Tag Archives: Hot Lanes

“Arlington says maybe to new HOT lanes plan”

December 14 at 12:28 PM | Washington Post

Those things that look like pizza boxes record toll information as drivers pass under the gantries on the 95 and 495 express lanes. (Robert Thomson/The Washington Post)

The Arlington County Board is one of the big reasons the 95 Express Lanes stop just north of the Capital Beltway rather than continuing up I-395 to the Potomac River. The board’s response to the original plan for the high-occupancy toll lanes was a lawsuit.

On Tuesday night, the 2016 version of the board voted 5-0 to give qualified support to the Virginia government’s plan to replace today’s High Occupancy Vehicle lanes in the middle of I-395 with HOT lanes, creating the northern extension of the HOT lanes.

What changed? The new plan, first presented by the Virginia Department of Transportation about one year ago, creates no new interchanges along the eight miles of the extension and has a limited effect on the existing ones. (The Eads Street interchange near the Pentagon will get some work to improve traffic flow, which it very much needs.) Another very important change in plan is to guarantee spending on programs that will let commuters leave their cars behind for trips in the I-395 corridor. Those programs haven’t been selected yet, but they’re likely to focus on carpooling, commuter bus trips and filling in gaps along biking and walking routes.

Both those factors are likely to lessen the traffic impact on county residents, but despite the board’s limited endorsement on Tuesday night, board members and community leaders along the I-395 corridor remain concerned and watchful.

Board member Jay Fisette, who introduced the supportive motion on the project, described the state of things:

“This is going to happen,” he said of the HOT lanes project. “It’s going to start construction next year.”

But his qualified support was based on the evolution of the plan: “When this proposal first came through, this was a very different project. This is a far better project.”

The process of developing the new project has been less confrontational and more cooperative. “There’s been collaboration between the state and the county,” Fisette said.

The board’s vote represents a significant change in thinking about the HOT lanes, but it wasn’t a legal hurdle the project had to overcome. The board wanted to get its resolution — both the supportive parts and the caveats — into the record as final decisions are made on the project. The state plans to begin construction in 2017 and open the express lanes in 2019.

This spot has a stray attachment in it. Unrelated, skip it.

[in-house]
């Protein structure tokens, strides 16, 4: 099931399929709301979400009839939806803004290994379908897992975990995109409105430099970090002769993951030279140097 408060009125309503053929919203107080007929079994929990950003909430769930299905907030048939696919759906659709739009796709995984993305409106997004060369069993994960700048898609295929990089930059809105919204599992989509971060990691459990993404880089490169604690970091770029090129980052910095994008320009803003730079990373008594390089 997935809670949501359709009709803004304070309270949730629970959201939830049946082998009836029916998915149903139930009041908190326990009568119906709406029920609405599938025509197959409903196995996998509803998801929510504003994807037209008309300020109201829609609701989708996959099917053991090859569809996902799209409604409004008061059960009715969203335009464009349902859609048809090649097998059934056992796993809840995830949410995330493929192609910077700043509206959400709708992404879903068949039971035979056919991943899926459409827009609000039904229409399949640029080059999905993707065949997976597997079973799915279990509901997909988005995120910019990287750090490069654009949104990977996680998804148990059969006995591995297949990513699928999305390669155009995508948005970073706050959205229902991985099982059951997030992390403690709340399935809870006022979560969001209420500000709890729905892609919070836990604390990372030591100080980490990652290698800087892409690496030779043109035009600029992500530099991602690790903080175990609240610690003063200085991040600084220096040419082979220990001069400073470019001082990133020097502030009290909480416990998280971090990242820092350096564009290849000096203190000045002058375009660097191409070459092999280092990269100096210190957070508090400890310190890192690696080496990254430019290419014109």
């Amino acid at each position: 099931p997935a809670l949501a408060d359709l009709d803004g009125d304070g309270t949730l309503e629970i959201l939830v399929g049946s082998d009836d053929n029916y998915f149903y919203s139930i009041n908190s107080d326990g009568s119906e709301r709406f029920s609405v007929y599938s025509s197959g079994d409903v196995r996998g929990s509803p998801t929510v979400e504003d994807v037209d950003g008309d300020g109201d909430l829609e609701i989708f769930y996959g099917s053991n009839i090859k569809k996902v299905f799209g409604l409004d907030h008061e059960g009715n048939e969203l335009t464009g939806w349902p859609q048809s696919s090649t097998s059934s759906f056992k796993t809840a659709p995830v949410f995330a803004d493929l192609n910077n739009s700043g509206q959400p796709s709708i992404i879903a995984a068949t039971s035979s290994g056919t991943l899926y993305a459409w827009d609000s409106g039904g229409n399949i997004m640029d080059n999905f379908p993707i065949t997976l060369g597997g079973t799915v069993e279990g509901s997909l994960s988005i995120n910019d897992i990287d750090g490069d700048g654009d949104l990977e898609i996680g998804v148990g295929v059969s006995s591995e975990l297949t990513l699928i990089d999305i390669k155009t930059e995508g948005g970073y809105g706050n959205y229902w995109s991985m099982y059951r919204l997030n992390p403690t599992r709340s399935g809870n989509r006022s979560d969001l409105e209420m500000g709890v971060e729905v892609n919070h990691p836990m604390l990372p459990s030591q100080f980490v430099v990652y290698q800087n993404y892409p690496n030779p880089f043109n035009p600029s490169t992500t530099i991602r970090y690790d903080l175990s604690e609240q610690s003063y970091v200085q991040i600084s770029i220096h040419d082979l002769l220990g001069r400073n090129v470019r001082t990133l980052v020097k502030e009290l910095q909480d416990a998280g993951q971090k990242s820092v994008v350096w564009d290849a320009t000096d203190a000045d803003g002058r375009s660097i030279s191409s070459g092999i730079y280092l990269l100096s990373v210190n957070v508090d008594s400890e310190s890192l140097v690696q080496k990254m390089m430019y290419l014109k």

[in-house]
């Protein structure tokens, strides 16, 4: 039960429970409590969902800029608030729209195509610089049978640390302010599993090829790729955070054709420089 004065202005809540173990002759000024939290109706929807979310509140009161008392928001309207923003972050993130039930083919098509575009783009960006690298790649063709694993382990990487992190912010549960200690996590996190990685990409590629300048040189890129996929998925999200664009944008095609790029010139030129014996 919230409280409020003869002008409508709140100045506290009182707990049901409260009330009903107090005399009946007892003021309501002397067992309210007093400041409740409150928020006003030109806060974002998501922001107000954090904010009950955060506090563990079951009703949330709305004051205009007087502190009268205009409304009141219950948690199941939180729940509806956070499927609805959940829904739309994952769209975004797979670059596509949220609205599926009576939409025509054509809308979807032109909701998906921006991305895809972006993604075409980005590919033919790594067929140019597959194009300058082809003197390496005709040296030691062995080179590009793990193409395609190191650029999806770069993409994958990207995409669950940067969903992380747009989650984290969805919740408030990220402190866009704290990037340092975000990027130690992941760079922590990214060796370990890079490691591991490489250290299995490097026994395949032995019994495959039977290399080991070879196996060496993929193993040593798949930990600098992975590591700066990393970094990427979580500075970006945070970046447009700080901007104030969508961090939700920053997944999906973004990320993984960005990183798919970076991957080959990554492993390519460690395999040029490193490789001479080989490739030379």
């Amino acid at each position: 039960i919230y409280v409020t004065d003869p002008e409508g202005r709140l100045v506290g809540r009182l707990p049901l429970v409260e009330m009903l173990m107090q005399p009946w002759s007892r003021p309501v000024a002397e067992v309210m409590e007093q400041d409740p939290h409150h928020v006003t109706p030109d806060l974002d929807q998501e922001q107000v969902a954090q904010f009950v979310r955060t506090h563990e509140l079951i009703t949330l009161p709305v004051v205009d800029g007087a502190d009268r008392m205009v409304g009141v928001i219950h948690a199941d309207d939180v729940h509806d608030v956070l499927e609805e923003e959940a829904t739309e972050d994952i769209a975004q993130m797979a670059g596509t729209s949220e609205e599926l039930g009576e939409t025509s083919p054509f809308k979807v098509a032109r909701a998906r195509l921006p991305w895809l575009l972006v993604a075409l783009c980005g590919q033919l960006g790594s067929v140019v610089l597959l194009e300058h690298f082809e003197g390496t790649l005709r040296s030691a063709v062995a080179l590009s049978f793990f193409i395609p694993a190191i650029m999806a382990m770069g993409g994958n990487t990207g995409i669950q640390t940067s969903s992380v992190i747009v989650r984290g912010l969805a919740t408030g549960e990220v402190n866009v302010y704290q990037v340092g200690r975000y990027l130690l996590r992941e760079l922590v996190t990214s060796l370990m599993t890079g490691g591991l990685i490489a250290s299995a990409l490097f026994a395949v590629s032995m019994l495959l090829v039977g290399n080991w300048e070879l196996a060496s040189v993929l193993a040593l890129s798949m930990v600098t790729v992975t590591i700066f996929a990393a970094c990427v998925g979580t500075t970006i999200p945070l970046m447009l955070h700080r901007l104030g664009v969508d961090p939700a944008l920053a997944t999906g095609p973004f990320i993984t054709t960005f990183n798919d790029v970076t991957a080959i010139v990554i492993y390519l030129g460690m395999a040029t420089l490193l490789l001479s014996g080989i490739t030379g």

The concerns voiced by board members and community leaders are natural on any big highway project that has a regional impact.

“Let’s be frank,” board member Christian Dorsey said. “The primary beneficiaries of all this are likely to live outside of Arlington,” a reference to long-distance commuters who travel from far suburbs to jobs at the Pentagon, Crystal City and the District — “whereas the primary impacts will be felt in Arlington.” People who live in the corridor are concerned about increases in traffic to and from the HOT lanes and the prospect of sound wall construction along the highway’s border.

“We just want to know that VDOT is on board to help us through it,” Dorsey said of the local concerns.

In consultation with their own transportation department, the board members amended the draft resolution that endorsed the concept of the HOT lanes extension. Among other things, the final resolution approved by the entire board asked that “VDOT move forward with an expanded traffic analysis to fully understand the impacts to arterial streets at signalized intersections at least one half mile beyond each interchange footprint, and commit to mitigation of those impacts in consultation with Arlington County.”

The HOT lanes project will convert the two HOV lanes of I-395 to three HOT lanes. Drivers who meet the HOV3 requirement can get a free ride in the HOT lanes if they have an E-ZPass Flex set to “HOV.” Other drivers will have to pay a toll collected electronically through a regular E-ZPass transponder. The toll will vary depending on traffic conditions. It’s the same tolling system drivers experience today on the 95 Express Lanes and the 495 Express Lanes on the Capital Beltway.